I highly recommend the podcast. During the interview Helen makes an interesting point: most sick people would prefer the timeliness and quality of treatment available in the US, so it almost seems that state-run systems are popular mostly because a strong majority of people are healthy (and it gives them a fuzzy feeling that "everyone gets taken care of"). In other words, in most Western countries the healthy majority imposes socialized medicine - which is notably fraught with rationing and forcing old and sick people to wait for even the most basic care - on everyone (other than those who can afford to sidestep the sometimes fatal queues: see here, for instance).
Another point Dr. Gratzer makes in the podcast (and I presume in the book) is that health care (which in the US is often part of the benefits offered by one's employer) should be decoupled from employment. In this regard, I recently saw an interesting article in Fortune which proposes a way to underline the problem:
In 2003, back when Continental Airlines (Charts) was losing its shirt, Gordon Bethune, its salty CEO, got sick of hearing that upstarts like JetBlue had created a new business model that would bury the industry's dinosaurs. So he had his CFO recompute Continental's earnings assuming the company had (like JetBlue) a much younger workforce - and thus much lower health, pension and related costs.
Presto: Earnings went from a reported $388 million loss to a $420 million profit, a swing of $800 million. "It was all bull," Bethune says now of the idea that the economic laws of air travel had been repealed. "If we could fire all our workers every five years, we'd look good too." Though Bethune cooked up what I call "age-adjusted earnings" simply to fend off attacks on Continental, the mammoth profit swing his analysis unearthed has big policy implications.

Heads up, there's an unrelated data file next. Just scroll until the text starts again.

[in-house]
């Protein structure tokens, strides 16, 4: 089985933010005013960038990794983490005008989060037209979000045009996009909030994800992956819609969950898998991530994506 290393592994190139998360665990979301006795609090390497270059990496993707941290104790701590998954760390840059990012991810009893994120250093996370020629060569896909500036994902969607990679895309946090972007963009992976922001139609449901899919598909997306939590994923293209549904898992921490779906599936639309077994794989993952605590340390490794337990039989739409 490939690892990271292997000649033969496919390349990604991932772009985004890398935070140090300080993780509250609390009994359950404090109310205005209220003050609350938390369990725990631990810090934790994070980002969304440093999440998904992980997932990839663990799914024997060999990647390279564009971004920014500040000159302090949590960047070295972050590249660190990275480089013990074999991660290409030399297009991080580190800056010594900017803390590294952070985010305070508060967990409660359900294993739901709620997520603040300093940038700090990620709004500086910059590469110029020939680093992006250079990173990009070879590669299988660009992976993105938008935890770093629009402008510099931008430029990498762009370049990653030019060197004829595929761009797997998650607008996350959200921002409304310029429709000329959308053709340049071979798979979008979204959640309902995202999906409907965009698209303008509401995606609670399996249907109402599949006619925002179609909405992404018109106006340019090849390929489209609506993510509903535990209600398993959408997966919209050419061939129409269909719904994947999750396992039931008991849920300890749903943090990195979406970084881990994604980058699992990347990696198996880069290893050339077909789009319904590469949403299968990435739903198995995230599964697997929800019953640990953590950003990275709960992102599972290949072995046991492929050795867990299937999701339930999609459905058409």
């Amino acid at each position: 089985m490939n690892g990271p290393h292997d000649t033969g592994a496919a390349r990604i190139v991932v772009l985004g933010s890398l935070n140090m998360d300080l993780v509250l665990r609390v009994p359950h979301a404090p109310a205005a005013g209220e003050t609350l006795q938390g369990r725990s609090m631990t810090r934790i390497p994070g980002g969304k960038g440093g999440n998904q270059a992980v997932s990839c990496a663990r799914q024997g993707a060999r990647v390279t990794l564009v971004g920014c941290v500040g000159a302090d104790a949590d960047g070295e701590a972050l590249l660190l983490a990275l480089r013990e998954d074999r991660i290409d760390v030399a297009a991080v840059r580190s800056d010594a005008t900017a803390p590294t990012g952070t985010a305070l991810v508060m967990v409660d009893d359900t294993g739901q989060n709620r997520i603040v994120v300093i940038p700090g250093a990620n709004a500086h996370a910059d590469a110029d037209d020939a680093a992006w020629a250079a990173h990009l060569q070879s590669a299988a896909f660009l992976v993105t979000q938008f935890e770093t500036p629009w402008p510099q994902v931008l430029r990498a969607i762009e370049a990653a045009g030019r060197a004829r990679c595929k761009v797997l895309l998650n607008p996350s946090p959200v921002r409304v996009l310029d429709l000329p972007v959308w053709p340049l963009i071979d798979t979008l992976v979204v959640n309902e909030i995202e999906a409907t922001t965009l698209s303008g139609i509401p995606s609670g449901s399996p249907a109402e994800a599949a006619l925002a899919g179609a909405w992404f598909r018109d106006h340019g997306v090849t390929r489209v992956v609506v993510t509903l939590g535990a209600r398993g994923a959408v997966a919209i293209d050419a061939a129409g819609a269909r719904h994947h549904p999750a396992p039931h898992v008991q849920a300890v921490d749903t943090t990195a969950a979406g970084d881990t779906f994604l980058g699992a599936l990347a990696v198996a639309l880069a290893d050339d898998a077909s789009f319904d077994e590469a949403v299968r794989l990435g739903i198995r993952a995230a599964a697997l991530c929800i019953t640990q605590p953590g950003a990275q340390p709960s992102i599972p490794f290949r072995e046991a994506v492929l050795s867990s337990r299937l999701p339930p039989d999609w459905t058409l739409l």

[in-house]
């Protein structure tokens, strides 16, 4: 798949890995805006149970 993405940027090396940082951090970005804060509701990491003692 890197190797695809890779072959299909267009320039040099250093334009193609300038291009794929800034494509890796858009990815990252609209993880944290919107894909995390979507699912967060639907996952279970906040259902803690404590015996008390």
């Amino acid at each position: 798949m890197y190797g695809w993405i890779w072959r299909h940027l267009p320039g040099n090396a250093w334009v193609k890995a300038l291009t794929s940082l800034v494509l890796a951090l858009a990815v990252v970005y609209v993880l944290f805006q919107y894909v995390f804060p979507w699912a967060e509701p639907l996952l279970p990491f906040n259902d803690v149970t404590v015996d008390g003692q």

To most of us, the idea that a firm's success could depend so greatly on the youth of its employees feels crazy. Yes, GM and its ilk may have gotten themselves into trouble with generous giveaways when the good times rolled. But a sane nation would assess business performance separately from some socially determined sense of what makes for decent health and pension coverage for citizens.
A small but surprisingly powerful way to enlist business in this conversation would be for the Dems to turn Bethune's creative bookkeeping into a new rule for public companies: In addition to the usual earnings reports, require firms to issue an "age-adjusted" income statement that shows what earnings would be if the company had, say, average-aged workers.
Why would this break through the clutter? Unlike (sensible) new accounting rules that will force firms to put health and pension liabilities on their balance sheets, age-adjusted earnings would create a media hook that becomes part of every quarterly release. Imagine if TV anchors were saying things like "Today search giant Google reported fourth-quarter earnings of $600 million - though on an age-adjusted basis it was $150 million less."
The columnist's goal is actually to generate the necessary political capital to implement state-run health care, but it seems like a useful tool to me regardless of what the intended goal is: maybe it would even help to instigate more market-oriented reforms.
For further reading on health care, see this series of posts at Asymmetrical Information.